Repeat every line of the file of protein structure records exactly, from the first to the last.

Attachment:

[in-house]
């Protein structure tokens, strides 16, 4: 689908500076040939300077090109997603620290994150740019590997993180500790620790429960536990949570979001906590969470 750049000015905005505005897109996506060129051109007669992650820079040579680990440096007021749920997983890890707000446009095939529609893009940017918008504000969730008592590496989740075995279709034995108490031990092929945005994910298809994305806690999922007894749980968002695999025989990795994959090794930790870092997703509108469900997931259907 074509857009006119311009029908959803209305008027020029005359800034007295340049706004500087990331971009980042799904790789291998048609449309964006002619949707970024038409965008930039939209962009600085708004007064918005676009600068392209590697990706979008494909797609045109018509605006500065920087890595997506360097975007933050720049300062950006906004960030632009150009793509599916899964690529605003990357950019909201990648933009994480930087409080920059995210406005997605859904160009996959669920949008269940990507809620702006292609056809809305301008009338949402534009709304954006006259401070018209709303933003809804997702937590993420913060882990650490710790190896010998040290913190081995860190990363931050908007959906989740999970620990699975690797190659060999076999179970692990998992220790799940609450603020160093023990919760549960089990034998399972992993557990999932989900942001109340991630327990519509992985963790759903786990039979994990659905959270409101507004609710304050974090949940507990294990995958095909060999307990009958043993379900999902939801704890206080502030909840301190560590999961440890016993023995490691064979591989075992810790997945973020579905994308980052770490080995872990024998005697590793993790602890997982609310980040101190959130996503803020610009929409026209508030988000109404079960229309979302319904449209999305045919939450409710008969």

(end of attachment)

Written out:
[in-house]
């Protein structure tokens, strides 16, 4: 689908500076040939300077090109997603620290994150740019590997993180500790620790429960536990949570979001906590969470 750049000015905005505005897109996506060129051109007669992650820079040579680990440096007021749920997983890890707000446009095939529609893009940017918008504000969730008592590496989740075995279709034995108490031990092929945005994910298809994305806690999922007894749980968002695999025989990795994959090794930790870092997703509108469900997931259907 074509857009006119311009029908959803209305008027020029005359800034007295340049706004500087990331971009980042799904790789291998048609449309964006002619949707970024038409965008930039939209962009600085708004007064918005676009600068392209590697990706979008494909797609045109018509605006500065920087890595997506360097975007933050720049300062950006906004960030632009150009793509599916899964690529605003990357950019909201990648933009994480930087409080920059995210406005997605859904160009996959669920949008269940990507809620702006292609056809809305301008009338949402534009709304954006006259401070018209709303933003809804997702937590993420913060882990650490710790190896010998040290913190081995860190990363931050908007959906989740999970620990699975690797190659060999076999179970692990998992220790799940609450603020160093023990919760549960089990034998399972992993557990999932989900942001109340991630327990519509992985963790759903786990039979994990659905959270409101507004609710304050974090949940507990294990995958095909060999307990009958043993379900999902939801704890206080502030909840301190560590999961440890016993023995490691064979591989075992810790997945973020579905994308980052770490080995872990024998005697590793993790602890997982609310980040101190959130996503803020610009929409026209508030988000109404079960229309979302319904449209999305045919939450409710008969």